Some links may be affiliate links. We may get paid if you buy something or take an action after clicking one of these.
Rad Power Bikes RadCity 5 Plus Review, 2023
Jan 01, 2023
A sensible electric bike for sensible riders, the freshly redesigned Rad Power Bikes RadCity 5 Plus is a Dutch-inspired e-bike that’s thoughtfully designed to cart you and the things you need for the day safely and efficiently.
In this Rad Power Bikes RadCity 5 Plus review, we take a look at how well this bike functions in the real world, putting it through a gauntlet of tests including a range test, hill test, braking test and more.
Rad re-released the RadCity in September 2021, giving the bike a new look, new motor and a refreshed battery design that looks slimmer and claims to stretch the battery range. The bike is modeled after the wildly popular (in Europe) Dutch-style commuter bike that boasts an upright riding position, relaxed styling and wonderfully balanced handling. They started with that design, added a nicely tuned 750W rear hub motor and decked the bike with affordable but good componentry.
The result is one remarkably nice electric commuter bike that won’t break the bank but will do just about anything you ask of it.
Bike Category: Commuter
Bike Class: Class 2: PAS/Throttle assist, up to 20 mph
RadCity 5 Plus Video Review
The RadCity’s rear rack is one of the best. It’s bolted directly to the frame, has an EasyFit window for the Thule Yepp Maxi child seat and a high weight rating.
The handling is very, very nice. It’s very stable, balanced and predictable.
Like the predictable handling, the power from the 750W motor is nice and moderate at low speed with plenty of torque for climbing.
Rad’s got one of the best reputations in the affordable e-bike industry, so you can trust they’ll stand by their bikes.
We absolutely love the looks of Rad’s newest generation of e-bikes. They look much more grown up than the previous generation.
The NUTT hydraulic disk brakes are spectacular under hard braking. This bike set a new record for the best stopping distance of any e-bike we’ve reviewed.
The cable tidiness from the handlebars can be better. Instead of shortening cables where needed, they’re managed in zip-tied clumps that detract from the overall finish of the bike.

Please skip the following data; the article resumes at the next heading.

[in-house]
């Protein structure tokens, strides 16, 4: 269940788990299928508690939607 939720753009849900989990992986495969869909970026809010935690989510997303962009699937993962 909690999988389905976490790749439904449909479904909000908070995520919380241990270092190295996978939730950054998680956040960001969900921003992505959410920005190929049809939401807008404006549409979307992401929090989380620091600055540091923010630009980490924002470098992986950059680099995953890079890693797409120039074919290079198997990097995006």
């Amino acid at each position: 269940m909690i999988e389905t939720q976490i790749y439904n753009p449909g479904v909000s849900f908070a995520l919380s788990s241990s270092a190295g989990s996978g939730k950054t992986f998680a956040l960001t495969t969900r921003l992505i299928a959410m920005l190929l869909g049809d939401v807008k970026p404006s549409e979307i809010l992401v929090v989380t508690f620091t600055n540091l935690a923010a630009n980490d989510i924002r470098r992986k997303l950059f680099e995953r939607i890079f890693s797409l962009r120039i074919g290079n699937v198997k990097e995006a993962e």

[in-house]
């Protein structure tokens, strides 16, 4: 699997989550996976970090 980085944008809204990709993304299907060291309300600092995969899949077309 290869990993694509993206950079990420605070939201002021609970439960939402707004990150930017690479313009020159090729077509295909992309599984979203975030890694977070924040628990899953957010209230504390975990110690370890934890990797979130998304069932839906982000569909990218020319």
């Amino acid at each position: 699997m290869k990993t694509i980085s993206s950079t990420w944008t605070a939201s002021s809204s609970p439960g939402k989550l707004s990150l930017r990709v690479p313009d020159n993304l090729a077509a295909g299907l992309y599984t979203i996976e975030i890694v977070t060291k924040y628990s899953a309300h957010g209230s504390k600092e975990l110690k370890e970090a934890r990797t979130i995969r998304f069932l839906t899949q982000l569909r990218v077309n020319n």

The dual display setup is a unique and useful design, but the left-hand display can be tough to read in direct sunlight.
Peal Assist: Five pedal assist levels, cadence sensor
Range: 28-50 miles, claimed
Throttle: Half twist throttle
Weight & Dimensions
Claimed weight: 65 lbs
Maximum rider weight: 275 lbs (total payload capacity)
Maximum load on rear rack: 59.5 lbs
Components & Accessories
Brakes: “Rad Power Bikes approved” hydraulic disk brakes, 180 mm rotors front and rear. Our review bike came with NUTT hydraulic disk brakes.
Fork: 50mm suspension fork
Frame: 6061 aluminum
Drivetrain: Rad’s website says a mixed Shimano 7-speed drivetrain with an Altus derailleur and Tourney shifter, though our review bike has a MicroSHIFT Mezzu drivetrain
Grips: Faux leather ergonomic
Saddle: Rad Power Bikes branded ergonomic saddle
Handlebar: Aluminum riser bar
Tires: Rad Power Bikes custom 27.5” x 2” e-bike rated with puncture resistant liner
RadCity 5 Plus Review: Bike Overview
Built around Rad’s proprietary 750W geared hub motor that they say climbs hill 40 percent quicker than the old bike, the new RadCity 5 Plus is a near spitting image of Rad’s flagship e-bike, the RadRover 6 Plus (just with smaller tires).
Released several months after Rad totally reinvented their look with the Rover 6 Plus, the RadCity 5 Plus has a similarly updated frame shape that gives the bike a very mature, more serious look, and the battery has also been partially sunk into the downtube of the frame for a more integrated look. That battery is a 48V, 14Ah (672Wh) unit that also has been redesigned, but this time to stretch the bike’s range.
Giving the rider control over the motor is a nicely refined cadence sensor, which engages the motor via pedaling, or a half-twist throttle on the handlebars, which engages the motor on demand. Both of which are limited to a max motor assisted speed of 20 mph, making the RadCity 5 Plus a Class 2 e-bike.
Slowing the bike down is a set of NUTT hydraulic disk brakes that clamp on 180 mm rotors front and rear. NUTT is a brand we’ve almost exclusively seen on the Rad e-bikes we’ve recently reviewed, but they’ve consistently been solid performers despite being relatively unknown.
Though Rad’s website says the RadCity 5 Plus comes with a mixed Shimano 7-speed drivetrain using a Altus derailleur and Tourney shifter, our review bike came with a microSHIFT Mezzu groupset. Rad reserves the right to substitute components as an ongoing parts shortage has made certain parts difficult to source, and that appears to be what’s happened here.
The microSHIFT groupset is an equivalent to the Shimano setup, but there are some marked differences. The first is in performance: I’ve found the Mezzu groupset to shift slightly clunkier than the Shimano components, but they get the job done. The second is in ergonomics: While the advertised Shimano Tourney shifter is an overbar design where the shift paddles are situated on top of the handlebars, the Mezzu shifter is an underbar design with the paddles below the bar. I personally prefer the Mezzu’s under bar shifter design, but I’m a stickler for shifter location.